Lobbying Group Thwarts Attempts to Monitor Homeschooled Children with Testing
Amanda CasanovaReligious persecution, missions, Christianity around the world
- 2015 Oct 16
Advocacy groups for homeschooling have blocked attempts to require homeschooled students to complete annual academic and medical tests.
The controversy started in 2003 when a New Jersey boy, 19, was found going through the neighbor’s garbage. He was four feet tall and weighed 45 pounds. He and his three younger brothers were all homeschooled, according to The Pacific Standard.
“My question was, how does someone fall off the face of the Earth so that no one knows they exist? I was told it was because he was homeschooled,” said New Jersey Senate Majority Leader Loretta Weinburg.
Weinburg introduced a bill in 2004 that would have required parents to notify the state if they were homeschooling their children. The bill also required annual academic and medical testing.
But Weinburg had to drop the bill after the Home School Legal Defense Association and its members flooded her office with phone calls and protests.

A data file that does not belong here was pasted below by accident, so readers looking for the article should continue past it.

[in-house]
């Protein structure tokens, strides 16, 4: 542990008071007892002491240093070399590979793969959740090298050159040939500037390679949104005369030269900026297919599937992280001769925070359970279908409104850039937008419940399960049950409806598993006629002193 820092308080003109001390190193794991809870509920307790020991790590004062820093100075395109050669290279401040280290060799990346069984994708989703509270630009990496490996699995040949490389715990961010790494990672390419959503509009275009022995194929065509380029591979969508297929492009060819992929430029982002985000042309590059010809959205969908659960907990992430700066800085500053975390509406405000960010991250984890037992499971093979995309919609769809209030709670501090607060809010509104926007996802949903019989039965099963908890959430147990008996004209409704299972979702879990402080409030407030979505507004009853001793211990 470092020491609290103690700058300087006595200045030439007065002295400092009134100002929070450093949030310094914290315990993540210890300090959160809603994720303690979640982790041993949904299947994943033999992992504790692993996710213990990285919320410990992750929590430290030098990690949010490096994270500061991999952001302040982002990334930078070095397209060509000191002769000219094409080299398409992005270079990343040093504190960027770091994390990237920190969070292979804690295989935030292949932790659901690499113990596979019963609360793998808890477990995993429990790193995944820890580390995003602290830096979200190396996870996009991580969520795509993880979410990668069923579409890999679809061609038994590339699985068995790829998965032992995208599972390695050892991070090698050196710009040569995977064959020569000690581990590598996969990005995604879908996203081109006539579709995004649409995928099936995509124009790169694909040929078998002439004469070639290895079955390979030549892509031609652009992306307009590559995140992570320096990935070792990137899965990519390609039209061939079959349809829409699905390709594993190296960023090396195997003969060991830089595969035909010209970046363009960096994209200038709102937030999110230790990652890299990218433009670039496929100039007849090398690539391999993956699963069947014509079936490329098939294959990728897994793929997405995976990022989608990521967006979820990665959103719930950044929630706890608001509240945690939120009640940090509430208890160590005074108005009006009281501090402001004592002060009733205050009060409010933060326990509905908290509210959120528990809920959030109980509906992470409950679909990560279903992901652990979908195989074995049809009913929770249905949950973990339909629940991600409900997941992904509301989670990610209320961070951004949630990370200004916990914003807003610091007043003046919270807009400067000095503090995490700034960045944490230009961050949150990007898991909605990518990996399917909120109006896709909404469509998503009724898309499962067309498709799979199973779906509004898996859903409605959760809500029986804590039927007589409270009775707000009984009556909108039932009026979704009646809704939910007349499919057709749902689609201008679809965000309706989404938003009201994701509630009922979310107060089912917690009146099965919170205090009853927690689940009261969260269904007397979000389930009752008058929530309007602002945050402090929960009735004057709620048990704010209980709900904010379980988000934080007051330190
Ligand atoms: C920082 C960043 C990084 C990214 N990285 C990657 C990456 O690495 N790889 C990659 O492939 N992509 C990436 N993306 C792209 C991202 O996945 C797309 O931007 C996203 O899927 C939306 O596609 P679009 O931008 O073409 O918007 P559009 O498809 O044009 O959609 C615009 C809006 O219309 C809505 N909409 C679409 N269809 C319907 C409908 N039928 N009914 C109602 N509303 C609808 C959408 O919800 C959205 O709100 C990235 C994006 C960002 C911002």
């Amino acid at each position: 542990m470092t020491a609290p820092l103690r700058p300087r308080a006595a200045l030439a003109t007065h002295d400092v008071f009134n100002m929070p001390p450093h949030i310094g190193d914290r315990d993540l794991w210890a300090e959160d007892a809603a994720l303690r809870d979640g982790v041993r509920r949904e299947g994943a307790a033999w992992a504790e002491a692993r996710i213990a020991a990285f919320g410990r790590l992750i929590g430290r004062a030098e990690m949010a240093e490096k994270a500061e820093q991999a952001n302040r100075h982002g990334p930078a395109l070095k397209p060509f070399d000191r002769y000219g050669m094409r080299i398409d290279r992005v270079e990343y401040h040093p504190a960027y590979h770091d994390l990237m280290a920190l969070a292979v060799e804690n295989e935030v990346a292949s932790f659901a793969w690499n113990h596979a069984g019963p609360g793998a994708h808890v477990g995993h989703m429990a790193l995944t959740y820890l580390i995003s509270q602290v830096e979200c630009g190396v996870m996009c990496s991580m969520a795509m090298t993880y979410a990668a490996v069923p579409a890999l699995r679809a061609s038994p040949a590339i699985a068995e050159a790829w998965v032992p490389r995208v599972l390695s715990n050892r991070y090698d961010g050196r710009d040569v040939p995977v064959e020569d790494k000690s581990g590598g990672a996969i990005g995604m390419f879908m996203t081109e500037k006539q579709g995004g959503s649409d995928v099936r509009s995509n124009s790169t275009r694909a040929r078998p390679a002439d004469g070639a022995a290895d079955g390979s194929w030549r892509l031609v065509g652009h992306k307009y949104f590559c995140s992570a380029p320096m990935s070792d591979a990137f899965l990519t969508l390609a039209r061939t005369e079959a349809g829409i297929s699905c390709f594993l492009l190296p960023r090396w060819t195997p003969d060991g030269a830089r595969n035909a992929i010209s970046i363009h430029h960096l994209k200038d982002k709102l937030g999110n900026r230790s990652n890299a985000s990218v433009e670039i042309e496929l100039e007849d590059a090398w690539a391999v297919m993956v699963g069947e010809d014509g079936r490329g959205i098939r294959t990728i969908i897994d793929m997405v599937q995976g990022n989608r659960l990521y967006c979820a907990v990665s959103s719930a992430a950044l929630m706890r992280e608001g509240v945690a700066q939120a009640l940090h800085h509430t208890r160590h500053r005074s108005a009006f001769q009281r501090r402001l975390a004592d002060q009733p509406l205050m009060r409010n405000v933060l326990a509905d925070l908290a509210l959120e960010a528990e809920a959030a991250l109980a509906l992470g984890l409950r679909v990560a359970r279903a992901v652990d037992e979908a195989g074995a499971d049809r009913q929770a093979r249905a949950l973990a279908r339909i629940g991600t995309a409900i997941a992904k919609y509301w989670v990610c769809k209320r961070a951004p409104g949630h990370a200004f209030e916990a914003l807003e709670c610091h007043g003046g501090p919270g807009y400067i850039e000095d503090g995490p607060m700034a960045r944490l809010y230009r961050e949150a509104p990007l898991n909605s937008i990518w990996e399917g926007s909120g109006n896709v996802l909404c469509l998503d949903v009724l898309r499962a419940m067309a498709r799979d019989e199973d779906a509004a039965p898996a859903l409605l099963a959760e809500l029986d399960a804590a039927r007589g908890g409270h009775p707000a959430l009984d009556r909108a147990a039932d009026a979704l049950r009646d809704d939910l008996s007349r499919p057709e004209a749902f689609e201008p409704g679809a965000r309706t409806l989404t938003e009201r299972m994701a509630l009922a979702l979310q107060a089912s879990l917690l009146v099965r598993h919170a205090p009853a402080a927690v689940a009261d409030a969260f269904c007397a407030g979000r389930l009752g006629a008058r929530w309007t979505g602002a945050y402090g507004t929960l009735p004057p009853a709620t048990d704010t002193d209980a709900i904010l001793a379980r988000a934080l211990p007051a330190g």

Weinburg has tried to revive the bill in several years, but each time, homeschool advocates have thwarted it.
It’s happened in other states as well. In 2009, in New Hampshire, an assemblywoman tried to pass a bill that would have also required annual tests. The bill failed.
“The general response was that (homeschooling parents) weren’t that interested in the other kids—they were interested in their own children and that’s where it stopped,” Judy Day said.
In Arkansas, a representative tried to pass a bill that would have forced homeschooling parents to seek approval from their local district, but that bill died.
“They told me the only legislation they wanted was what Alaska had, which was nothing,” said David Cook.
Said the HSLD: “Look, politics is a rough-and-tumble business at times,” he says. “If somebody can’t take some criticism, then they shouldn’t be in politics.”
Publication date: October 16, 2015